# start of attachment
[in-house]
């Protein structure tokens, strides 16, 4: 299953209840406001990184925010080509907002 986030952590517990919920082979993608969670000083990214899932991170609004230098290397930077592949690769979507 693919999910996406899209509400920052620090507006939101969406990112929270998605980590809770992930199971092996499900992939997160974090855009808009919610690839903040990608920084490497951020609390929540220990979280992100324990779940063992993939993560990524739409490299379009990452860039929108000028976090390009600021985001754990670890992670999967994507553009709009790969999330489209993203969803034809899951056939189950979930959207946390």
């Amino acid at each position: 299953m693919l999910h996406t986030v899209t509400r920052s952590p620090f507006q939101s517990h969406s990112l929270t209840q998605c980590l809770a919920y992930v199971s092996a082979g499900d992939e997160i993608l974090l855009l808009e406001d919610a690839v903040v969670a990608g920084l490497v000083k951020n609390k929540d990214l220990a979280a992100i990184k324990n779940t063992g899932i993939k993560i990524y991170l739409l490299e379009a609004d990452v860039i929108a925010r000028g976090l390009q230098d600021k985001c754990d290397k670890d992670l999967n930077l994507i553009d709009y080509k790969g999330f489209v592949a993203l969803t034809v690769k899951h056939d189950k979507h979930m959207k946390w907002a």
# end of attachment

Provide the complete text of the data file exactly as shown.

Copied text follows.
[in-house]
């Protein structure tokens, strides 16, 4: 299953209840406001990184925010080509907002 986030952590517990919920082979993608969670000083990214899932991170609004230098290397930077592949690769979507 693919999910996406899209509400920052620090507006939101969406990112929270998605980590809770992930199971092996499900992939997160974090855009808009919610690839903040990608920084490497951020609390929540220990979280992100324990779940063992993939993560990524739409490299379009990452860039929108000028976090390009600021985001754990670890992670999967994507553009709009790969999330489209993203969803034809899951056939189950979930959207946390």
């Amino acid at each position: 299953m693919l999910h996406t986030v899209t509400r920052s952590p620090f507006q939101s517990h969406s990112l929270t209840q998605c980590l809770a919920y992930v199971s092996a082979g499900d992939e997160i993608l974090l855009l808009e406001d919610a690839v903040v969670a990608g920084l490497v000083k951020n609390k929540d990214l220990a979280a992100i990184k324990n779940t063992g899932i993939k993560i990524y991170l739409l490299e379009a609004d990452v860039i929108a925010r000028g976090l390009q230098d600021k985001c754990d290397k670890d992670l999967n930077l994507i553009d709009y080509k790969g999330f489209v592949a993203l969803t034809v690769k899951h056939d189950k979507h979930m959207k946390w907002a």